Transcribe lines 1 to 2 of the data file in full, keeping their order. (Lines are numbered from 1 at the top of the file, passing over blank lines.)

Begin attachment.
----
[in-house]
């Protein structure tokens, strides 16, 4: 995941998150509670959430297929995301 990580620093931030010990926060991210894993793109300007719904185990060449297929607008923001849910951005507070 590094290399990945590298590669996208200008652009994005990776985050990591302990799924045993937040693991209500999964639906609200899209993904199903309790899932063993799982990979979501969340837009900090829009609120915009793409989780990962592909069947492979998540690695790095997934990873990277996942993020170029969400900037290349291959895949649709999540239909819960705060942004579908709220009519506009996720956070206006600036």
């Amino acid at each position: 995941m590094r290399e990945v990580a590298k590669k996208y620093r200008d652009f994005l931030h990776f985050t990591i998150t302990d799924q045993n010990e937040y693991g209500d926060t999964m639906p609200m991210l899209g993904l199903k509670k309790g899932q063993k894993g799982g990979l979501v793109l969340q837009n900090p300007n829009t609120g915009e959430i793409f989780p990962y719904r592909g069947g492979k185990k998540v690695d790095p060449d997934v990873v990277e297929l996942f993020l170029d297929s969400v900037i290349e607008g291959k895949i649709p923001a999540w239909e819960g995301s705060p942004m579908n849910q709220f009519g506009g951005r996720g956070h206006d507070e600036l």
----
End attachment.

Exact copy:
[in-house]
């Protein structure tokens, strides 16, 4: 995941998150509670959430297929995301 990580620093931030010990926060991210894993793109300007719904185990060449297929607008923001849910951005507070 590094290399990945590298590669996208200008652009994005990776985050990591302990799924045993937040693991209500999964639906609200899209993904199903309790899932063993799982990979979501969340837009900090829009609120915009793409989780990962592909069947492979998540690695790095997934990873990277996942993020170029969400900037290349291959895949649709999540239909819960705060942004579908709220009519506009996720956070206006600036």